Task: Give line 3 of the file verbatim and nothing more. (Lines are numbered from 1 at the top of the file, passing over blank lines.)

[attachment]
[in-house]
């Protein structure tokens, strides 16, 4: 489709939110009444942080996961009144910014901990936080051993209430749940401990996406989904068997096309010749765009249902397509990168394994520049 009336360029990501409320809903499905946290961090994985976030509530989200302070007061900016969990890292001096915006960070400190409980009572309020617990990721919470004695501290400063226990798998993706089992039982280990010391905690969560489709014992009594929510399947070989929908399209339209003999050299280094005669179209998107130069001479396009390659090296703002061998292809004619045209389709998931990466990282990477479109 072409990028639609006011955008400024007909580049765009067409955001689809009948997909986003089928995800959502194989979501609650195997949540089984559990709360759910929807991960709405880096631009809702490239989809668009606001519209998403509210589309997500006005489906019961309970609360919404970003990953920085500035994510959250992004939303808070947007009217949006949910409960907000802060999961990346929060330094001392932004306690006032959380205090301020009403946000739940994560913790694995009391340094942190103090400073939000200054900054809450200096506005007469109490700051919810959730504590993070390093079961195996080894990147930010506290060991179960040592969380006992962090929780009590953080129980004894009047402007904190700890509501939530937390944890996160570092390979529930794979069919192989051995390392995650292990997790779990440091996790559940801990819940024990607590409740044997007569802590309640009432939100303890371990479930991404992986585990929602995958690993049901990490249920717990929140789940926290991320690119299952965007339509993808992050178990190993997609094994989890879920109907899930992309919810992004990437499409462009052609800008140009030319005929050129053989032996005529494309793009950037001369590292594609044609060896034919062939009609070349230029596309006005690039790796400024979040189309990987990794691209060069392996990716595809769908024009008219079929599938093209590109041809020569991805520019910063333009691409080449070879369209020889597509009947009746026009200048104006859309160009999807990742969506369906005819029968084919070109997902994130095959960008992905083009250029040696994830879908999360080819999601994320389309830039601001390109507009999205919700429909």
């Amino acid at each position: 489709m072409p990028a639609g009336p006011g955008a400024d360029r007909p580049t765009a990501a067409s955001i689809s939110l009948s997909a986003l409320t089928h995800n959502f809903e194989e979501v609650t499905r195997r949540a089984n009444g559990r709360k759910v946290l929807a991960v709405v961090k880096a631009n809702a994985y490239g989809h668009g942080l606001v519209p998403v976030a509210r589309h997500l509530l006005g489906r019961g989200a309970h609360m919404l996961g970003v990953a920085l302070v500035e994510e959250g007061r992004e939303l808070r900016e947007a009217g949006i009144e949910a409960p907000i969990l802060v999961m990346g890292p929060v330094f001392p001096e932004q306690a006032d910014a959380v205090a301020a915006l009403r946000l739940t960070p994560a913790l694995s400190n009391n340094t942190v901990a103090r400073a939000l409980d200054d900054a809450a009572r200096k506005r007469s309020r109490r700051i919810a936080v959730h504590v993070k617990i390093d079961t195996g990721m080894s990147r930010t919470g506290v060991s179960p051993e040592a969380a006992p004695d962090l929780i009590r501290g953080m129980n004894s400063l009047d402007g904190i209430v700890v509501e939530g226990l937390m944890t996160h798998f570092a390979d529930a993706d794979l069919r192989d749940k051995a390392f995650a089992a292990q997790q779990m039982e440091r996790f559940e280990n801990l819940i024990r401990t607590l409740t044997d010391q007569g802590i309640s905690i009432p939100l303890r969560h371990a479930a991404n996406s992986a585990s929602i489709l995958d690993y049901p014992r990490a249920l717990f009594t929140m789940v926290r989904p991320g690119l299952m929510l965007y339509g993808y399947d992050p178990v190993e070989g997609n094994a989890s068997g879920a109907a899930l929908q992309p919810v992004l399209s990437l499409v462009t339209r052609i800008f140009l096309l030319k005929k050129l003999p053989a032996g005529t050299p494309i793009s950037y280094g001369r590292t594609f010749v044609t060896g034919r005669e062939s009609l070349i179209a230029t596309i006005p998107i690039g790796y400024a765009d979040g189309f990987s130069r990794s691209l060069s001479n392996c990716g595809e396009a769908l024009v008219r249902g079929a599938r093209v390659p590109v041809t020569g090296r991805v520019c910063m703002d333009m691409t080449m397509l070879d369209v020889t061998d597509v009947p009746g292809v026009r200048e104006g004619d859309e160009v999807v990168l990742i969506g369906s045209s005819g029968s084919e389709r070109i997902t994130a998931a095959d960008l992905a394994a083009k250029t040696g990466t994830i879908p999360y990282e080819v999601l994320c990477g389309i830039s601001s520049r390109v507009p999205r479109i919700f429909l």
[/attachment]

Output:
């Amino acid at each position: 489709m072409p990028a639609g009336p006011g955008a400024d360029r007909p580049t765009a990501a067409s955001i689809s939110l009948s997909a986003l409320t089928h995800n959502f809903e194989e979501v609650t499905r195997r949540a089984n009444g559990r709360k759910v946290l929807a991960v709405v961090k880096a631009n809702a994985y490239g989809h668009g942080l606001v519209p998403v976030a509210r589309h997500l509530l006005g489906r019961g989200a309970h609360m919404l996961g970003v990953a920085l302070v500035e994510e959250g007061r992004e939303l808070r900016e947007a009217g949006i009144e949910a409960p907000i969990l802060v999961m990346g890292p929060v330094f001392p001096e932004q306690a006032d910014a959380v205090a301020a915006l009403r946000l739940t960070p994560a913790l694995s400190n009391n340094t942190v901990a103090r400073a939000l409980d200054d900054a809450a009572r200096k506005r007469s309020r109490r700051i919810a936080v959730h504590v993070k617990i390093d079961t195996g990721m080894s990147r930010t919470g506290v060991s179960p051993e040592a969380a006992p004695d962090l929780i009590r501290g953080m129980n004894s400063l009047d402007g904190i209430v700890v509501e939530g226990l937390m944890t996160h798998f570092a390979d529930a993706d794979l069919r192989d749940k051995a390392f995650a089992a292990q997790q779990m039982e440091r996790f559940e280990n801990l819940i024990r401990t607590l409740t044997d010391q007569g802590i309640s905690i009432p939100l303890r969560h371990a479930a991404n996406s992986a585990s929602i489709l995958d690993y049901p014992r990490a249920l717990f009594t929140m789940v926290r989904p991320g690119l299952m929510l965007y339509g993808y399947d992050p178990v190993e070989g997609n094994a989890s068997g879920a109907a899930l929908q992309p919810v992004l399209s990437l499409v462009t339209r052609i800008f140009l096309l030319k005929k050129l003999p053989a032996g005529t050299p494309i793009s950037y280094g001369r590292t594609f010749v044609t060896g034919r005669e062939s009609l070349i179209a230029t596309i006005p998107i690039g790796y400024a765009d979040g189309f990987s130069r990794s691209l060069s001479n392996c990716g595809e396009a769908l024009v008219r249902g079929a599938r093209v390659p590109v041809t020569g090296r991805v520019c910063m703002d333009m691409t080449m397509l070879d369209v020889t061998d597509v009947p009746g292809v026009r200048e104006g004619d859309e160009v999807v990168l990742i969506g369906s045209s005819g029968s084919e389709r070109i997902t994130a998931a095959d960008l992905a394994a083009k250029t040696g990466t994830i879908p999360y990282e080819v999601l994320c990477g389309i830039s601001s520049r390109v507009p999205r479109i919700f429909l």